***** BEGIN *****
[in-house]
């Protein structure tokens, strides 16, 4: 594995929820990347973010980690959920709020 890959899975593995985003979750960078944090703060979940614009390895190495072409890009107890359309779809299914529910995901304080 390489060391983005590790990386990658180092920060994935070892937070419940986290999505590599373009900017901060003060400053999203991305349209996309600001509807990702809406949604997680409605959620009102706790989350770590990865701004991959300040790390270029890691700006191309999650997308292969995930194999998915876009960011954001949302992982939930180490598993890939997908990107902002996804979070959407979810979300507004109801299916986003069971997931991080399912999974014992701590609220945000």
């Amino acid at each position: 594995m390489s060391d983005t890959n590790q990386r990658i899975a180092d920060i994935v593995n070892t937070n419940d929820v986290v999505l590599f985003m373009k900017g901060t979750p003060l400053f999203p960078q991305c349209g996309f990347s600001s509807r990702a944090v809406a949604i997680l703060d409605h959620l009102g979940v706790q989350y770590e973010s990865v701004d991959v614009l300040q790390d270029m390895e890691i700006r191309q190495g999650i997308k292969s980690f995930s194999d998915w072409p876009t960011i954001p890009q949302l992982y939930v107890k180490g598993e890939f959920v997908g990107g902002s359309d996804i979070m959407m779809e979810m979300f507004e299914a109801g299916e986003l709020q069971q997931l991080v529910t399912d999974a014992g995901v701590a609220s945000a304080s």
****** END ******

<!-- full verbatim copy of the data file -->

[in-house]
């Protein structure tokens, strides 16, 4: 594995929820990347973010980690959920709020 890959899975593995985003979750960078944090703060979940614009390895190495072409890009107890359309779809299914529910995901304080 390489060391983005590790990386990658180092920060994935070892937070419940986290999505590599373009900017901060003060400053999203991305349209996309600001509807990702809406949604997680409605959620009102706790989350770590990865701004991959300040790390270029890691700006191309999650997308292969995930194999998915876009960011954001949302992982939930180490598993890939997908990107902002996804979070959407979810979300507004109801299916986003069971997931991080399912999974014992701590609220945000």
């Amino acid at each position: 594995m390489s060391d983005t890959n590790q990386r990658i899975a180092d920060i994935v593995n070892t937070n419940d929820v986290v999505l590599f985003m373009k900017g901060t979750p003060l400053f999203p960078q991305c349209g996309f990347s600001s509807r990702a944090v809406a949604i997680l703060d409605h959620l009102g979940v706790q989350y770590e973010s990865v701004d991959v614009l300040q790390d270029m390895e890691i700006r191309q190495g999650i997308k292969s980690f995930s194999d998915w072409p876009t960011i954001p890009q949302l992982y939930v107890k180490g598993e890939f959920v997908g990107g902002s359309d996804i979070m959407m779809e979810m979300f507004e299914a109801g299916e986003l709020q069971q997931l991080v529910t399912d999974a014992g995901v701590a609220s945000a304080s």